Custom data gathering class crashes user program

Hi, I’m having a bit of trouble with a class I wrote, it appears to be crashing the user program as soon a VxWorks attempts to launch it. I’m not sure what part of it is crashing it either, but i have tried commenting out everything in its Get(); member so the only thing left was a return 0; statement to see if that was the problem, so I’m assuming its the constructor.

The way the code is meant to work is gather bits from three dip switches, and then translate that binary sequence into a more usable decimal number.

this is how I have been calling the constructor and destructor. I have tried not using an object pointer, but i still had the same problem.

switchbox *box = new switchbox(10, 9, 8);
int mode2= box->Get(); 

and this is the class:

class switchbox {
	int Get();
	switchbox(int port1, int port2, int port3);
	virtual ~switchbox();
	bool port1;
	bool port2;
	bool port3;
	int mode;
	int bin2dec(bool bit[3]);
	bool readPorts(int port);

 bool switchbox::readPorts(int port)//this gets the input values from the program switchbox
	DigitalInput *digital = new DigitalInput(port);
	bool port_ = false;
	port_ = digital->Get();
	return port_;

 int switchbox::bin2dec(bool bit[3])//this is a 3 bit binary to decimal converter. 
{ //to be used for the program switchbox.
	int num=0;

	if (bit[1]) {
	if (bit[2]){
	if (bit[3]) {
  return mode = num; //member functions can access private data, doing this to hopefully not need another int.

 int switchbox::Get(){
	 bool bit[3];
	for( int i=0; i<=3; i++){
		bit* = switchbox::readPorts(i);
	return mode;

thanks to anyone who can help with this!*

Well, you don’t post the constructor, so we can’t help you with that. However, there are a couple things I noticed:

// NEVER, EVER call the destructor like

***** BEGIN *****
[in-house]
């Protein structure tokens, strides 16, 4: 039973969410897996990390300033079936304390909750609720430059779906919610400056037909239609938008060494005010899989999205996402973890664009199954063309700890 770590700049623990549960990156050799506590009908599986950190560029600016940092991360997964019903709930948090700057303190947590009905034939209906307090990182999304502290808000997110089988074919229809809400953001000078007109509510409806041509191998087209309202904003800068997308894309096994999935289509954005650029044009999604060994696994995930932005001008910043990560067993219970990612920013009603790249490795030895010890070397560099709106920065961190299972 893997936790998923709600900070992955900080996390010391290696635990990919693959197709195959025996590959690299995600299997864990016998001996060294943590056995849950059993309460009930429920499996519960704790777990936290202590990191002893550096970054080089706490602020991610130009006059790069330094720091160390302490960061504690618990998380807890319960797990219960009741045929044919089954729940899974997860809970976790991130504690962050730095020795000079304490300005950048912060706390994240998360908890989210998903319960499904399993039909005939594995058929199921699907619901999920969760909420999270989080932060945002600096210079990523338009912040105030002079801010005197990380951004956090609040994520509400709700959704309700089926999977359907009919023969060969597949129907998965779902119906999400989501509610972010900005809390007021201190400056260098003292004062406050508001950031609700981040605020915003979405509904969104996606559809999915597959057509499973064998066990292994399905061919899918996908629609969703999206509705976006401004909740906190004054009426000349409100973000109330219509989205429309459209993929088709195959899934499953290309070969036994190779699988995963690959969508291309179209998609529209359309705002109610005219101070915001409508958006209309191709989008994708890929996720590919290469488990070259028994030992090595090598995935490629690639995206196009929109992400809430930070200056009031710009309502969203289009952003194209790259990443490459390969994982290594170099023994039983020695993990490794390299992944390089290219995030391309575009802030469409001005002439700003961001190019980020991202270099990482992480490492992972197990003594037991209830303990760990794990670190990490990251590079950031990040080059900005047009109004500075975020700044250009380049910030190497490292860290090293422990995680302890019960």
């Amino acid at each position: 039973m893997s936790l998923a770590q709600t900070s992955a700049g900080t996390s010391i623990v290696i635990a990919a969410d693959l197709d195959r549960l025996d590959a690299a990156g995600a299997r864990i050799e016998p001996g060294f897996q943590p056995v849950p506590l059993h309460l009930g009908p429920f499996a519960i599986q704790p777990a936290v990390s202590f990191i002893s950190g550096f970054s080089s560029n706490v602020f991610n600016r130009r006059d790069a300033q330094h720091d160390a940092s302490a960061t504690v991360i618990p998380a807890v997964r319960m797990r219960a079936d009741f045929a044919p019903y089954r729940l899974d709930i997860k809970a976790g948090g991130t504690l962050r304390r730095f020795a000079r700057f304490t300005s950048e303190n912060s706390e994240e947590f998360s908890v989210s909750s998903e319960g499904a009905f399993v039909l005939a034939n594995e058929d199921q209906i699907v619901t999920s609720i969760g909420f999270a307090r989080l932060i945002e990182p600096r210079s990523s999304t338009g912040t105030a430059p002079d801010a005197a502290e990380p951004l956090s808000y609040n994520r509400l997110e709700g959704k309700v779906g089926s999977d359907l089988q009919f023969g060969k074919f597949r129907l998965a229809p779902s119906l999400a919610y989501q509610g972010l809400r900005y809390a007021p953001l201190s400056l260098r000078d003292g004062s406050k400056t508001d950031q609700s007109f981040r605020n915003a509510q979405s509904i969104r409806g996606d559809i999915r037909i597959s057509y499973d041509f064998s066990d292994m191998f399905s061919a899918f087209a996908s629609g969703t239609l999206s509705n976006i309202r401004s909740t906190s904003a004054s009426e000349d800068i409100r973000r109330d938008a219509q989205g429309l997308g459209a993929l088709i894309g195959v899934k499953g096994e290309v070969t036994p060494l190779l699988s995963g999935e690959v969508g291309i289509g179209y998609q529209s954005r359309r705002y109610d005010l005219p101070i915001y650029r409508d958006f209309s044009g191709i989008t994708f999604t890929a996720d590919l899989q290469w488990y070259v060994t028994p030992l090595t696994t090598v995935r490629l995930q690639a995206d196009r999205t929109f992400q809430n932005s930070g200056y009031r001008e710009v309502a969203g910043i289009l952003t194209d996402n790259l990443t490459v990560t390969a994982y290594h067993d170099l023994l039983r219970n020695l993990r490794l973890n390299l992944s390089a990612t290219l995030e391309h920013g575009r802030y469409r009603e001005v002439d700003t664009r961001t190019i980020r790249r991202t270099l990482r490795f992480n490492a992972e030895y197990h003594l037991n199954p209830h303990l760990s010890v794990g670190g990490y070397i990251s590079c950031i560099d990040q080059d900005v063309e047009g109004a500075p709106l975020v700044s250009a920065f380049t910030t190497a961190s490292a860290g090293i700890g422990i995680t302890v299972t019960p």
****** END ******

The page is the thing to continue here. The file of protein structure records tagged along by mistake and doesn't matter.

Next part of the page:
//It's much better to use:
delete box;

// readports can be simplified: 
bool switchbox::readPorts(int port)//this gets the input values from the program switchbox
	return DigitalInput(port).Get();

// bin2dec is accessing invalid array boundries:
// You have an array[3], but you access 1 2 3.
// Change those to 0 1 2
// Actually, the entire function can be simplified:
int switchbox::bin2dec(bool bit[3])
	return (bit[0] | (bit[1] << 1) | (bit[2] << 2));

// The for loop in switchbox::Get() will get four bools, but you're trying to store them in an array of 3.

ok, ill try that. but i have never seen the left shift operator used like this before

int switchbox::bin2dec(bool bit[3])
	return (bit[0] | (bit[1] << 1) | (bit[2] << 2));

can you explain how you are using the bitwise or as well?

We’ll assume that the value you want to return is from 0-7.
This would take up three bits (unsigned) out of a byte.
bit[0] takes up the “lowest” bit, and bit[2] takes up the “highest” (going by the code you posted). If we want to arrange the bits XYZ, then bit[2] = X, bit[1] = Y, and bit[0]=Z.
The expression bit[0] evaluates to 00Z.
The expression bit[1] also evaluates to 00Y, but (bit[1]<<1) becomes 0Y0.
The expression bit[2] is 00X, but (bit[2]<<2) is X00, because it’s shifted two bits to the left.
So now we have:
all as individual bits. To put those together, we just bitwise-OR them to get XYZ. The X bit is equal to 4 if it’s true, the Y bit is equal to 2 if it’s true, and the Z bit is 1 if it’s true. An important thing to know is that (x<<n) == (x * pow(2,n)), ignoring two’s complement.

This looks awefully complex for getting the value of a few digital input bits. We have a BCD switch that is connected to the digital input channels 11, 12, 13 and 14. We have one statement to get all the digtal input bits and a macro to massage the bits to the right value.

#define BCDSwitchValue(x)       (((~(x)) >> 2) & 0x0f)
UINT32 startingPosition = BCDSwitchValue(m_digitalIn->GetDIO());

Thanks for explaining that. As for marcos, im not exactly comfortable with them yet, that class i asked for help on is the first one i have ever written ( im usually a proceedural programmer)

To explain the macro: ~(x) is to flip the bits of the value X (1’s complement). For example, if X was 0110, then ~(x) will be 1001. This is so that a switch, when turned ON, shorts the digital channel to ground reading a 0. So ON becomes zero, and OFF becomes 1. For our BCD swtich, we need ON as 1 and OFF as 0, so we use ~(x) to flip the bits. For the digital input channels, channel 1 is actually bit 15, channel 2 bit 14, channel 3 bit 13 …, channel 11 is bit 5, channel 12 is bit 4, channel 13 is bit 3 and channel 14 is bit 2. So to right justify bit 11-14, we need to shift it right 2 bits. And of course finally mask it off so we only care about the least significant 4 bits.

#define BCDSwitchValue(x)       (((~(x)) >> 2) & 0x0f)

BTW, the single statement and the macro are totally procedural, no class required :slight_smile: